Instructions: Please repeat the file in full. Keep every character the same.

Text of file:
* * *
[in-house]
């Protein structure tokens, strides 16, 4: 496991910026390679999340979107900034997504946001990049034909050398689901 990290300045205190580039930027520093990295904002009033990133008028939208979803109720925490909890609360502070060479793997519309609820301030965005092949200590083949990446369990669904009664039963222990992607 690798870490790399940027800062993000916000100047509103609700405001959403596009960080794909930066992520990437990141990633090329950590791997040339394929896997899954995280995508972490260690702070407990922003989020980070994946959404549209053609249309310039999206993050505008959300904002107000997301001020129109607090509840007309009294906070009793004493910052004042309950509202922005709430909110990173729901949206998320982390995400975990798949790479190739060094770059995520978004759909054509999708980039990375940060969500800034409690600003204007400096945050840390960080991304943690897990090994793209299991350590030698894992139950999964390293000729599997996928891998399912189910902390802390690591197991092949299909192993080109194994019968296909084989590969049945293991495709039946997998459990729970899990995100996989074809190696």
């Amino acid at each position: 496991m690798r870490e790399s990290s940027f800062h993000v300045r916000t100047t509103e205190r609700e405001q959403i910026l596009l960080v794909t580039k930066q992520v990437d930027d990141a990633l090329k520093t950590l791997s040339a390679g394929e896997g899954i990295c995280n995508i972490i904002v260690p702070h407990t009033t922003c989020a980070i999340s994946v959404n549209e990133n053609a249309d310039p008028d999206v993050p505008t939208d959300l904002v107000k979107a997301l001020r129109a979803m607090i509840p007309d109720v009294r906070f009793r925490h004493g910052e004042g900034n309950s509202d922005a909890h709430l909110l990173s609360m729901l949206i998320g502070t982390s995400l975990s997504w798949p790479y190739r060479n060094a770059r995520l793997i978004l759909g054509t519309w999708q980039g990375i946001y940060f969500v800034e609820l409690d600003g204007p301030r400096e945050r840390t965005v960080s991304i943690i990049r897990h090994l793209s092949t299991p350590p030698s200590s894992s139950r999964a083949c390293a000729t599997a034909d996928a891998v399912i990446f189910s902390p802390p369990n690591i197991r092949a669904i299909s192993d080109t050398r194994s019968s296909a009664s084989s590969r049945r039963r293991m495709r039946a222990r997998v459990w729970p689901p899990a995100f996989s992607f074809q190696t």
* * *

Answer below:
[in-house]
């Protein structure tokens, strides 16, 4: 496991910026390679999340979107900034997504946001990049034909050398689901 990290300045205190580039930027520093990295904002009033990133008028939208979803109720925490909890609360502070060479793997519309609820301030965005092949200590083949990446369990669904009664039963222990992607 690798870490790399940027800062993000916000100047509103609700405001959403596009960080794909930066992520990437990141990633090329950590791997040339394929896997899954995280995508972490260690702070407990922003989020980070994946959404549209053609249309310039999206993050505008959300904002107000997301001020129109607090509840007309009294906070009793004493910052004042309950509202922005709430909110990173729901949206998320982390995400975990798949790479190739060094770059995520978004759909054509999708980039990375940060969500800034409690600003204007400096945050840390960080991304943690897990090994793209299991350590030698894992139950999964390293000729599997996928891998399912189910902390802390690591197991092949299909192993080109194994019968296909084989590969049945293991495709039946997998459990729970899990995100996989074809190696």
């Amino acid at each position: 496991m690798r870490e790399s990290s940027f800062h993000v300045r916000t100047t509103e205190r609700e405001q959403i910026l596009l960080v794909t580039k930066q992520v990437d930027d990141a990633l090329k520093t950590l791997s040339a390679g394929e896997g899954i990295c995280n995508i972490i904002v260690p702070h407990t009033t922003c989020a980070i999340s994946v959404n549209e990133n053609a249309d310039p008028d999206v993050p505008t939208d959300l904002v107000k979107a997301l001020r129109a979803m607090i509840p007309d109720v009294r906070f009793r925490h004493g910052e004042g900034n309950s509202d922005a909890h709430l909110l990173s609360m729901l949206i998320g502070t982390s995400l975990s997504w798949p790479y190739r060479n060094a770059r995520l793997i978004l759909g054509t519309w999708q980039g990375i946001y940060f969500v800034e609820l409690d600003g204007p301030r400096e945050r840390t965005v960080s991304i943690i990049r897990h090994l793209s092949t299991p350590p030698s200590s894992s139950r999964a083949c390293a000729t599997a034909d996928a891998v399912i990446f189910s902390p802390p369990n690591i197991r092949a669904i299909s192993d080109t050398r194994s019968s296909a009664s084989s590969r049945r039963r293991m495709r039946a222990r997998v459990w729970p689901p899990a995100f996989s992607f074809q190696t």